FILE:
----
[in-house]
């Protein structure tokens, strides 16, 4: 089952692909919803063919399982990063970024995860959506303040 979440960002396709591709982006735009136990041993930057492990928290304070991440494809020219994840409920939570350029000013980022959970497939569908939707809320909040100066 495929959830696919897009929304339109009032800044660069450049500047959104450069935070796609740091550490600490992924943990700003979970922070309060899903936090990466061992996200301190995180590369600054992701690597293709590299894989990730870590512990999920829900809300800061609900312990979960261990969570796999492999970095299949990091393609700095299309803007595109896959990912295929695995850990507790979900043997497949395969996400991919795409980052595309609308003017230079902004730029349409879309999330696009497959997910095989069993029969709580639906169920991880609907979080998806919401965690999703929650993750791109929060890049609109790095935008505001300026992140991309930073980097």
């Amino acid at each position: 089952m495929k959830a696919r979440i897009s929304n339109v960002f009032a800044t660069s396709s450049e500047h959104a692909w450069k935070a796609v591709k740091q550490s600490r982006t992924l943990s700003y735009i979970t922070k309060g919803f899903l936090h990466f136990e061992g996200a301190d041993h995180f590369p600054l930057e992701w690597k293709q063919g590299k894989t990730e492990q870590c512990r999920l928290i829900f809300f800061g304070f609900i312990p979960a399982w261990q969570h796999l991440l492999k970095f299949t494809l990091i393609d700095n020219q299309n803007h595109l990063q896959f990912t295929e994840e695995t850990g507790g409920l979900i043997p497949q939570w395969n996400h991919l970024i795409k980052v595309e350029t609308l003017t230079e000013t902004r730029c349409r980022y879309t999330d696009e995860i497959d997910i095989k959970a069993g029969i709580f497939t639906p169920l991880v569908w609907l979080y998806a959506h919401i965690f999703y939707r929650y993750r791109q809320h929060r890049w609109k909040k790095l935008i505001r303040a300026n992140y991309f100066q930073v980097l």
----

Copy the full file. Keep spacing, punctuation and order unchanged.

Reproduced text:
[in-house]
């Protein structure tokens, strides 16, 4: 089952692909919803063919399982990063970024995860959506303040 979440960002396709591709982006735009136990041993930057492990928290304070991440494809020219994840409920939570350029000013980022959970497939569908939707809320909040100066 495929959830696919897009929304339109009032800044660069450049500047959104450069935070796609740091550490600490992924943990700003979970922070309060899903936090990466061992996200301190995180590369600054992701690597293709590299894989990730870590512990999920829900809300800061609900312990979960261990969570796999492999970095299949990091393609700095299309803007595109896959990912295929695995850990507790979900043997497949395969996400991919795409980052595309609308003017230079902004730029349409879309999330696009497959997910095989069993029969709580639906169920991880609907979080998806919401965690999703929650993750791109929060890049609109790095935008505001300026992140991309930073980097």
């Amino acid at each position: 089952m495929k959830a696919r979440i897009s929304n339109v960002f009032a800044t660069s396709s450049e500047h959104a692909w450069k935070a796609v591709k740091q550490s600490r982006t992924l943990s700003y735009i979970t922070k309060g919803f899903l936090h990466f136990e061992g996200a301190d041993h995180f590369p600054l930057e992701w690597k293709q063919g590299k894989t990730e492990q870590c512990r999920l928290i829900f809300f800061g304070f609900i312990p979960a399982w261990q969570h796999l991440l492999k970095f299949t494809l990091i393609d700095n020219q299309n803007h595109l990063q896959f990912t295929e994840e695995t850990g507790g409920l979900i043997p497949q939570w395969n996400h991919l970024i795409k980052v595309e350029t609308l003017t230079e000013t902004r730029c349409r980022y879309t999330d696009e995860i497959d997910i095989k959970a069993g029969i709580f497939t639906p169920l991880v569908w609907l979080y998806a959506h919401i965690f999703y939707r929650y993750r791109q809320h929060r890049w609109k909040k790095l935008i505001r303040a300026n992140y991309f100066q930073v980097l």